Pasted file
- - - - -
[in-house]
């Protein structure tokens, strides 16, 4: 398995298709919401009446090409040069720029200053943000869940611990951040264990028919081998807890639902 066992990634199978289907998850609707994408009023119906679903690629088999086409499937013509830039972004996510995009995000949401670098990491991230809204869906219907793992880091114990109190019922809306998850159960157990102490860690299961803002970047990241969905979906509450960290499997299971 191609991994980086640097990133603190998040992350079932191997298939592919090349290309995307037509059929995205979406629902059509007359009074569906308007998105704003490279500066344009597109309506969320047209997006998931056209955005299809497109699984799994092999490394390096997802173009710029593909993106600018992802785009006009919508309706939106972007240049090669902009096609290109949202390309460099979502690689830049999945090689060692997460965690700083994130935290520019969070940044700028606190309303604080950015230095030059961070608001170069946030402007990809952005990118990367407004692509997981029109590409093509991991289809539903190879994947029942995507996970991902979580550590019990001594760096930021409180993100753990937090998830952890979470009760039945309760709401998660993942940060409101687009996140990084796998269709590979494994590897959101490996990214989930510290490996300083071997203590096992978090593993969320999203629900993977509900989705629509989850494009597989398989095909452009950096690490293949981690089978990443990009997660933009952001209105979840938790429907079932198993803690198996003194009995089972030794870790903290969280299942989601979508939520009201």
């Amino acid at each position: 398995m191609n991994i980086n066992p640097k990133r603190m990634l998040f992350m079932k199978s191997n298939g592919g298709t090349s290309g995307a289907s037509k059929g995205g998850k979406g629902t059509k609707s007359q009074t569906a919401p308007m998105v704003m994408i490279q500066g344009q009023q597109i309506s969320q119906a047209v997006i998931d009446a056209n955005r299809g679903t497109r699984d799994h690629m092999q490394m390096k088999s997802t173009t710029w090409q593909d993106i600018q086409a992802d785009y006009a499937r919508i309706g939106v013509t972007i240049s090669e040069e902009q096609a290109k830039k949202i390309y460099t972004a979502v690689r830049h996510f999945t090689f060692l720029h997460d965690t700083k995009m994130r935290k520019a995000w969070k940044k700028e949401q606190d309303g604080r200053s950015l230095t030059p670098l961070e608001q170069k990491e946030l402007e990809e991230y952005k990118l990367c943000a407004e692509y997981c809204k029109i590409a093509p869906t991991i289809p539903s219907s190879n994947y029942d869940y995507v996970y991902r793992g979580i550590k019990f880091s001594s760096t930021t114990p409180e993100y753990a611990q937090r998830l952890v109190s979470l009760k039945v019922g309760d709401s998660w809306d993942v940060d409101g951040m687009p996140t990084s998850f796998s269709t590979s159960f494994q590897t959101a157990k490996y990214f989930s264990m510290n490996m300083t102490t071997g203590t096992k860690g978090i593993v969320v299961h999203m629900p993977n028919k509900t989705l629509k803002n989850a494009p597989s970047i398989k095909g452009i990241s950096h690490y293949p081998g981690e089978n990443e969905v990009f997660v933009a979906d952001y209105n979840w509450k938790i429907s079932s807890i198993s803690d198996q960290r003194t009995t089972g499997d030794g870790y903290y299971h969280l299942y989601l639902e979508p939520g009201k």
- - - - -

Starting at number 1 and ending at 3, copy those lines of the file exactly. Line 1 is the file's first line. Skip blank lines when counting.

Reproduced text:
[in-house]
């Protein structure tokens, strides 16, 4: 398995298709919401009446090409040069720029200053943000869940611990951040264990028919081998807890639902 066992990634199978289907998850609707994408009023119906679903690629088999086409499937013509830039972004996510995009995000949401670098990491991230809204869906219907793992880091114990109190019922809306998850159960157990102490860690299961803002970047990241969905979906509450960290499997299971 191609991994980086640097990133603190998040992350079932191997298939592919090349290309995307037509059929995205979406629902059509007359009074569906308007998105704003490279500066344009597109309506969320047209997006998931056209955005299809497109699984799994092999490394390096997802173009710029593909993106600018992802785009006009919508309706939106972007240049090669902009096609290109949202390309460099979502690689830049999945090689060692997460965690700083994130935290520019969070940044700028606190309303604080950015230095030059961070608001170069946030402007990809952005990118990367407004692509997981029109590409093509991991289809539903190879994947029942995507996970991902979580550590019990001594760096930021409180993100753990937090998830952890979470009760039945309760709401998660993942940060409101687009996140990084796998269709590979494994590897959101490996990214989930510290490996300083071997203590096992978090593993969320999203629900993977509900989705629509989850494009597989398989095909452009950096690490293949981690089978990443990009997660933009952001209105979840938790429907079932198993803690198996003194009995089972030794870790903290969280299942989601979508939520009201």
């Amino acid at each position: 398995m191609n991994i980086n066992p640097k990133r603190m990634l998040f992350m079932k199978s191997n298939g592919g298709t090349s290309g995307a289907s037509k059929g995205g998850k979406g629902t059509k609707s007359q009074t569906a919401p308007m998105v704003m994408i490279q500066g344009q009023q597109i309506s969320q119906a047209v997006i998931d009446a056209n955005r299809g679903t497109r699984d799994h690629m092999q490394m390096k088999s997802t173009t710029w090409q593909d993106i600018q086409a992802d785009y006009a499937r919508i309706g939106v013509t972007i240049s090669e040069e902009q096609a290109k830039k949202i390309y460099t972004a979502v690689r830049h996510f999945t090689f060692l720029h997460d965690t700083k995009m994130r935290k520019a995000w969070k940044k700028e949401q606190d309303g604080r200053s950015l230095t030059p670098l961070e608001q170069k990491e946030l402007e990809e991230y952005k990118l990367c943000a407004e692509y997981c809204k029109i590409a093509p869906t991991i289809p539903s219907s190879n994947y029942d869940y995507v996970y991902r793992g979580i550590k019990f880091s001594s760096t930021t114990p409180e993100y753990a611990q937090r998830l952890v109190s979470l009760k039945v019922g309760d709401s998660w809306d993942v940060d409101g951040m687009p996140t990084s998850f796998s269709t590979s159960f494994q590897t959101a157990k490996y990214f989930s264990m510290n490996m300083t102490t071997g203590t096992k860690g978090i593993v969320v299961h999203m629900p993977n028919k509900t989705l629509k803002n989850a494009p597989s970047i398989k095909g452009i990241s950096h690490y293949p081998g981690e089978n990443e969905v990009f997660v933009a979906d952001y209105n979840w509450k938790i429907s079932s807890i198993s803690d198996q960290r003194t009995t089972g499997d030794g870790y903290y299971h969280l299942y989601l639902e979508p939520g009201k």